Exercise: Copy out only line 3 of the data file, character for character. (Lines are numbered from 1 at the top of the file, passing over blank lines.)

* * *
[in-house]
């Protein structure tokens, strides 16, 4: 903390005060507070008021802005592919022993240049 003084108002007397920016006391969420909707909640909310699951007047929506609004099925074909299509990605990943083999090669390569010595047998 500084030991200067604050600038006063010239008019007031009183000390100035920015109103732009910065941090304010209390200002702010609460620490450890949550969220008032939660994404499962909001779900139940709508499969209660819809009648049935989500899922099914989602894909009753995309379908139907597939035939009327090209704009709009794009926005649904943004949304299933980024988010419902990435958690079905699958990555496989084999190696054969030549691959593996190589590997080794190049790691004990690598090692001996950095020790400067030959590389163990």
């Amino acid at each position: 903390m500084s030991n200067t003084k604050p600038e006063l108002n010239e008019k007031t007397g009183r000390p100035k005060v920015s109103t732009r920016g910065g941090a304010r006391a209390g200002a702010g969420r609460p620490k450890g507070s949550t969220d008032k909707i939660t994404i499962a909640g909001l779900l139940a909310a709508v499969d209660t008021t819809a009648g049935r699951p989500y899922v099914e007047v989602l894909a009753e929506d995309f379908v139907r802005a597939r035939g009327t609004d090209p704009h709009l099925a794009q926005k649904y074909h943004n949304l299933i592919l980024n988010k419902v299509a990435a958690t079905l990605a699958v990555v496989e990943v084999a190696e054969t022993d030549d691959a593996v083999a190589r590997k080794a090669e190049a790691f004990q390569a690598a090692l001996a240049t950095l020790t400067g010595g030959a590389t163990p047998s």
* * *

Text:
């Amino acid at each position: 903390m500084s030991n200067t003084k604050p600038e006063l108002n010239e008019k007031t007397g009183r000390p100035k005060v920015s109103t732009r920016g910065g941090a304010r006391a209390g200002a702010g969420r609460p620490k450890g507070s949550t969220d008032k909707i939660t994404i499962a909640g909001l779900l139940a909310a709508v499969d209660t008021t819809a009648g049935r699951p989500y899922v099914e007047v989602l894909a009753e929506d995309f379908v139907r802005a597939r035939g009327t609004d090209p704009h709009l099925a794009q926005k649904y074909h943004n949304l299933i592919l980024n988010k419902v299509a990435a958690t079905l990605a699958v990555v496989e990943v084999a190696e054969t022993d030549d691959a593996v083999a190589r590997k080794a090669e190049a790691f004990q390569a690598a090692l001996a240049t950095l020790t400067g010595g030959a590389t163990p047998s």